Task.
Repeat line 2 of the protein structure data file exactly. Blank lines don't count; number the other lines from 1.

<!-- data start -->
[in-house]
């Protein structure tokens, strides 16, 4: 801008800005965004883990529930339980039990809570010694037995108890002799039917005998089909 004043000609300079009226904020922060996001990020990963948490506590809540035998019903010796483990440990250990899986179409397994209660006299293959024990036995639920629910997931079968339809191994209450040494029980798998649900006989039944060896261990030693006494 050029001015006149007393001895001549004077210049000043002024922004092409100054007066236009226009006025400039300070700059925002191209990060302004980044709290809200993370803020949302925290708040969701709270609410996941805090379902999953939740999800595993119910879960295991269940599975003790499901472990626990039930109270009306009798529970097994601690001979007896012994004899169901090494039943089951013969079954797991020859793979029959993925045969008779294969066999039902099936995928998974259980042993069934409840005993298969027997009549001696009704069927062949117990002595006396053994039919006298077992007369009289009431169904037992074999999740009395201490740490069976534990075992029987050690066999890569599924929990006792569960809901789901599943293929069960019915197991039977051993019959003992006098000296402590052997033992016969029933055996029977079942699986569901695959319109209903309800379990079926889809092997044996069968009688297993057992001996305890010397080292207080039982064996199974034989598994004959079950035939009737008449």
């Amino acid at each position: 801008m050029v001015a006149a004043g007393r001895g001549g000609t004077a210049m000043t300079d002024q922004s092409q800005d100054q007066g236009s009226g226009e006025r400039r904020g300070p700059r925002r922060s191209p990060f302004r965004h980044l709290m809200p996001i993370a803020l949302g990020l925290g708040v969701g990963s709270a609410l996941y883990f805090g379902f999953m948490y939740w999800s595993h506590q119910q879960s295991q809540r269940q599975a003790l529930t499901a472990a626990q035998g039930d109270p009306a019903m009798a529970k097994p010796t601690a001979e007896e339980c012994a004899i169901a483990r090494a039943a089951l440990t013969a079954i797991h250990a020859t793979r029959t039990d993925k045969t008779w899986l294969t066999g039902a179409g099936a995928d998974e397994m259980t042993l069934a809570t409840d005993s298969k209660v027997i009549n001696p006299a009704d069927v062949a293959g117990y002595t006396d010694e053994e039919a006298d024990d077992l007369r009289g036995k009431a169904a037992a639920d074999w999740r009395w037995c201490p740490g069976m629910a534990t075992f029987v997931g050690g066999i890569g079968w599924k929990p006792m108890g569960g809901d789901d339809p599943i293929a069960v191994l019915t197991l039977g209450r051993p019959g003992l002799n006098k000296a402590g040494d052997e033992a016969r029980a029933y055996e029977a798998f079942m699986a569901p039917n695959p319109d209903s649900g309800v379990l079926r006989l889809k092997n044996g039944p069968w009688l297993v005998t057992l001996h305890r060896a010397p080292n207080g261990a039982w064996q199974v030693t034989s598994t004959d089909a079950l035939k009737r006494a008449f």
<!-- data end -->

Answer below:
């Protein structure tokens, strides 16, 4: 801008800005965004883990529930339980039990809570010694037995108890002799039917005998089909 004043000609300079009226904020922060996001990020990963948490506590809540035998019903010796483990440990250990899986179409397994209660006299293959024990036995639920629910997931079968339809191994209450040494029980798998649900006989039944060896261990030693006494 050029001015006149007393001895001549004077210049000043002024922004092409100054007066236009226009006025400039300070700059925002191209990060302004980044709290809200993370803020949302925290708040969701709270609410996941805090379902999953939740999800595993119910879960295991269940599975003790499901472990626990039930109270009306009798529970097994601690001979007896012994004899169901090494039943089951013969079954797991020859793979029959993925045969008779294969066999039902099936995928998974259980042993069934409840005993298969027997009549001696009704069927062949117990002595006396053994039919006298077992007369009289009431169904037992074999999740009395201490740490069976534990075992029987050690066999890569599924929990006792569960809901789901599943293929069960019915197991039977051993019959003992006098000296402590052997033992016969029933055996029977079942699986569901695959319109209903309800379990079926889809092997044996069968009688297993057992001996305890010397080292207080039982064996199974034989598994004959079950035939009737008449």